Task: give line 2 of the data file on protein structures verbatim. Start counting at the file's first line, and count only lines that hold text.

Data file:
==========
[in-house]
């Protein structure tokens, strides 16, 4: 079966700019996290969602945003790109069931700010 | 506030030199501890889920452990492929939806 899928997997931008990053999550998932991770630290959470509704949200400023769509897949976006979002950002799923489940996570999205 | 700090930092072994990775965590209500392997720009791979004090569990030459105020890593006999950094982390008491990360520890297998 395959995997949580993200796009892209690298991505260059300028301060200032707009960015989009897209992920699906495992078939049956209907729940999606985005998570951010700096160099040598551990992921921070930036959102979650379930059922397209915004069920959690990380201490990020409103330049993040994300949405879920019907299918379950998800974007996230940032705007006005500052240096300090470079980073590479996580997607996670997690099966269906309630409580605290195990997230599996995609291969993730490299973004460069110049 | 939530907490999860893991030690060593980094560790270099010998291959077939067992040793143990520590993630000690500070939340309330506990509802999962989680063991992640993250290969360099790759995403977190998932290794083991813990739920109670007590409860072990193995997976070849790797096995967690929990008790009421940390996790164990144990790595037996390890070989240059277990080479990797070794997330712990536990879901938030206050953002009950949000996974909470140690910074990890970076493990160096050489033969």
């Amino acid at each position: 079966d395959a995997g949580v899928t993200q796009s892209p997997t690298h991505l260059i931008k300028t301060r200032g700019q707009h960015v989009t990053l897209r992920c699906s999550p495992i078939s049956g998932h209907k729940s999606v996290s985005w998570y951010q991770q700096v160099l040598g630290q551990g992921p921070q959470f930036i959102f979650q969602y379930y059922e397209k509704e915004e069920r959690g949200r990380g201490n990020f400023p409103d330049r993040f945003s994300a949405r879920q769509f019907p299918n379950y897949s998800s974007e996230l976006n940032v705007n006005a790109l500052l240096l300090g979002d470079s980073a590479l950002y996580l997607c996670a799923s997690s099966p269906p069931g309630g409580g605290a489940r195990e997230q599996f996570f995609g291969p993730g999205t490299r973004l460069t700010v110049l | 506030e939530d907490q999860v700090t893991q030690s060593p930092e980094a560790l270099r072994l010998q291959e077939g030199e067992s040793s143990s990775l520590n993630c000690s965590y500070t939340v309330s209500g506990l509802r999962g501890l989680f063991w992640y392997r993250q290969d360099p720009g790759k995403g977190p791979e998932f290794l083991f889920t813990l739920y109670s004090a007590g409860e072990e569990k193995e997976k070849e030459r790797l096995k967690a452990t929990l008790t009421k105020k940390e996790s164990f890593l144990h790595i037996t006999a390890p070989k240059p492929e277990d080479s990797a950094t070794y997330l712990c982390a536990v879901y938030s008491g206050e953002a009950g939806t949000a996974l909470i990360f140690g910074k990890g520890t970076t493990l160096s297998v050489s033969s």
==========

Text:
């Protein structure tokens, strides 16, 4: 079966700019996290969602945003790109069931700010 | 506030030199501890889920452990492929939806 899928997997931008990053999550998932991770630290959470509704949200400023769509897949976006979002950002799923489940996570999205 | 700090930092072994990775965590209500392997720009791979004090569990030459105020890593006999950094982390008491990360520890297998 395959995997949580993200796009892209690298991505260059300028301060200032707009960015989009897209992920699906495992078939049956209907729940999606985005998570951010700096160099040598551990992921921070930036959102979650379930059922397209915004069920959690990380201490990020409103330049993040994300949405879920019907299918379950998800974007996230940032705007006005500052240096300090470079980073590479996580997607996670997690099966269906309630409580605290195990997230599996995609291969993730490299973004460069110049 | 939530907490999860893991030690060593980094560790270099010998291959077939067992040793143990520590993630000690500070939340309330506990509802999962989680063991992640993250290969360099790759995403977190998932290794083991813990739920109670007590409860072990193995997976070849790797096995967690929990008790009421940390996790164990144990790595037996390890070989240059277990080479990797070794997330712990536990879901938030206050953002009950949000996974909470140690910074990890970076493990160096050489033969």